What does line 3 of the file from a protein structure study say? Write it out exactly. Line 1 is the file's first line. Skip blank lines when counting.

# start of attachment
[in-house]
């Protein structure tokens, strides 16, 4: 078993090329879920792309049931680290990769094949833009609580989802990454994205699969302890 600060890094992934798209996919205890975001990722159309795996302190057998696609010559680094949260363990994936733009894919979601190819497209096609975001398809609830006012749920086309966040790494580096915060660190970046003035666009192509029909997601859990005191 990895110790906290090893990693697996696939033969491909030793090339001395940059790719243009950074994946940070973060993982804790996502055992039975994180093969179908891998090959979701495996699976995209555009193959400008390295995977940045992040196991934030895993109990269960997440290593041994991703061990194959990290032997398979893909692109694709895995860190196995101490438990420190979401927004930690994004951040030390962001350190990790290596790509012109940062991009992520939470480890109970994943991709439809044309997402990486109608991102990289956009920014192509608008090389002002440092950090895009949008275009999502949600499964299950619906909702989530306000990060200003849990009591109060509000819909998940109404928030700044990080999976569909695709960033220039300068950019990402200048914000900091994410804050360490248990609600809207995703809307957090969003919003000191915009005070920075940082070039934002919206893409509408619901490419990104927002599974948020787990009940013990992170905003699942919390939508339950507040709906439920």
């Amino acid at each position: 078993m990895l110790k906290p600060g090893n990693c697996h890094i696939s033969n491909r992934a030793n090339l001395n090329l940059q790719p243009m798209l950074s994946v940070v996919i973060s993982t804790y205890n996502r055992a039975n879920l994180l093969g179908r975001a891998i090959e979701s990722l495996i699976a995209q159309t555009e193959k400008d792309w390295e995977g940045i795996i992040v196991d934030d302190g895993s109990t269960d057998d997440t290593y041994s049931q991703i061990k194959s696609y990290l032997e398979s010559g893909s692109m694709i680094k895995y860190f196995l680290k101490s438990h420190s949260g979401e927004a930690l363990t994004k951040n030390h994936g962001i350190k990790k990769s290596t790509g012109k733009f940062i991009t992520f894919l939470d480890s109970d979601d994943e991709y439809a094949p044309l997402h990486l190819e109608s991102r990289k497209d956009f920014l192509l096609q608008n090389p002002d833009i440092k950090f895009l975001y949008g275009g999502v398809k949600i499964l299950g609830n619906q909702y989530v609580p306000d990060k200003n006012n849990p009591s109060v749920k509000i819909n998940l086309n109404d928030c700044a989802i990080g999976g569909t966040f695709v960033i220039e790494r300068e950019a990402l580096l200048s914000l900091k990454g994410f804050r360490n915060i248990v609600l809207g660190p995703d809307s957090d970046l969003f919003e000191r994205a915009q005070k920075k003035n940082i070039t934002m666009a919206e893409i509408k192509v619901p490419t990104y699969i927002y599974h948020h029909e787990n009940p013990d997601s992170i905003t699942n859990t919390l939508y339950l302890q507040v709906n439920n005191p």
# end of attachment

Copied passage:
């Amino acid at each position: 078993m990895l110790k906290p600060g090893n990693c697996h890094i696939s033969n491909r992934a030793n090339l001395n090329l940059q790719p243009m798209l950074s994946v940070v996919i973060s993982t804790y205890n996502r055992a039975n879920l994180l093969g179908r975001a891998i090959e979701s990722l495996i699976a995209q159309t555009e193959k400008d792309w390295e995977g940045i795996i992040v196991d934030d302190g895993s109990t269960d057998d997440t290593y041994s049931q991703i061990k194959s696609y990290l032997e398979s010559g893909s692109m694709i680094k895995y860190f196995l680290k101490s438990h420190s949260g979401e927004a930690l363990t994004k951040n030390h994936g962001i350190k990790k990769s290596t790509g012109k733009f940062i991009t992520f894919l939470d480890s109970d979601d994943e991709y439809a094949p044309l997402h990486l190819e109608s991102r990289k497209d956009f920014l192509l096609q608008n090389p002002d833009i440092k950090f895009l975001y949008g275009g999502v398809k949600i499964l299950g609830n619906q909702y989530v609580p306000d990060k200003n006012n849990p009591s109060v749920k509000i819909n998940l086309n109404d928030c700044a989802i990080g999976g569909t966040f695709v960033i220039e790494r300068e950019a990402l580096l200048s914000l900091k990454g994410f804050r360490n915060i248990v609600l809207g660190p995703d809307s957090d970046l969003f919003e000191r994205a915009q005070k920075k003035n940082i070039t934002m666009a919206e893409i509408k192509v619901p490419t990104y699969i927002y599974h948020h029909e787990n009940p013990d997601s992170i905003t699942n859990t919390l939508y339950l302890q507040v709906n439920n005191p």